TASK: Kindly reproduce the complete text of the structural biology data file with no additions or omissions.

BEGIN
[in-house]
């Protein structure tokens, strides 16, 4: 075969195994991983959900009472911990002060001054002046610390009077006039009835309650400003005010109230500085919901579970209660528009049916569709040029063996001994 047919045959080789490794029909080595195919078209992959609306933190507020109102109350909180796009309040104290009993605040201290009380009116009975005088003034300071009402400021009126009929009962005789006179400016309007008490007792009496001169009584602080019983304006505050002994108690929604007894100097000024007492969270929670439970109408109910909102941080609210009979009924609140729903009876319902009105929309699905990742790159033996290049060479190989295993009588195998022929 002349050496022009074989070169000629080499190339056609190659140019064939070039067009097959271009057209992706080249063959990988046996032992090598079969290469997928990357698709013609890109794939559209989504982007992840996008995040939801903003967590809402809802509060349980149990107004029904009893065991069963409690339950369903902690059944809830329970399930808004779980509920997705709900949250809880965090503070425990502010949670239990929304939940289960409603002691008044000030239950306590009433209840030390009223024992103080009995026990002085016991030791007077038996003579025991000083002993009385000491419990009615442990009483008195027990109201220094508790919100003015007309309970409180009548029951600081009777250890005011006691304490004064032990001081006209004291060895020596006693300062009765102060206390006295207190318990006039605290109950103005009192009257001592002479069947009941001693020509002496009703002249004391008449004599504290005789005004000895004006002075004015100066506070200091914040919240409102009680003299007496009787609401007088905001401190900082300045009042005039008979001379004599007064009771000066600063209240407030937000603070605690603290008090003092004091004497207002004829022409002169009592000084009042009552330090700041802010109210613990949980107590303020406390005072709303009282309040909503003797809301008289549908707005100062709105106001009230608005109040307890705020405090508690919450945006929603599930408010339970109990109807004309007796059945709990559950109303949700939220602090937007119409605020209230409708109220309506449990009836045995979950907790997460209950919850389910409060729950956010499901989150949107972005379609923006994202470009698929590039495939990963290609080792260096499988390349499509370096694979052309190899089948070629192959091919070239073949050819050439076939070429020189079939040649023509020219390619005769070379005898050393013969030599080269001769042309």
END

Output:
[in-house]
């Protein structure tokens, strides 16, 4: 075969195994991983959900009472911990002060001054002046610390009077006039009835309650400003005010109230500085919901579970209660528009049916569709040029063996001994 047919045959080789490794029909080595195919078209992959609306933190507020109102109350909180796009309040104290009993605040201290009380009116009975005088003034300071009402400021009126009929009962005789006179400016309007008490007792009496001169009584602080019983304006505050002994108690929604007894100097000024007492969270929670439970109408109910909102941080609210009979009924609140729903009876319902009105929309699905990742790159033996290049060479190989295993009588195998022929 002349050496022009074989070169000629080499190339056609190659140019064939070039067009097959271009057209992706080249063959990988046996032992090598079969290469997928990357698709013609890109794939559209989504982007992840996008995040939801903003967590809402809802509060349980149990107004029904009893065991069963409690339950369903902690059944809830329970399930808004779980509920997705709900949250809880965090503070425990502010949670239990929304939940289960409603002691008044000030239950306590009433209840030390009223024992103080009995026990002085016991030791007077038996003579025991000083002993009385000491419990009615442990009483008195027990109201220094508790919100003015007309309970409180009548029951600081009777250890005011006691304490004064032990001081006209004291060895020596006693300062009765102060206390006295207190318990006039605290109950103005009192009257001592002479069947009941001693020509002496009703002249004391008449004599504290005789005004000895004006002075004015100066506070200091914040919240409102009680003299007496009787609401007088905001401190900082300045009042005039008979001379004599007064009771000066600063209240407030937000603070605690603290008090003092004091004497207002004829022409002169009592000084009042009552330090700041802010109210613990949980107590303020406390005072709303009282309040909503003797809301008289549908707005100062709105106001009230608005109040307890705020405090508690919450945006929603599930408010339970109990109807004309007796059945709990559950109303949700939220602090937007119409605020209230409708109220309506449990009836045995979950907790997460209950919850389910409060729950956010499901989150949107972005379609923006994202470009698929590039495939990963290609080792260096499988390349499509370096694979052309190899089948070629192959091919070239073949050819050439076939070429020189079939040649023509020219390619005769070379005898050393013969030599080269001769042309």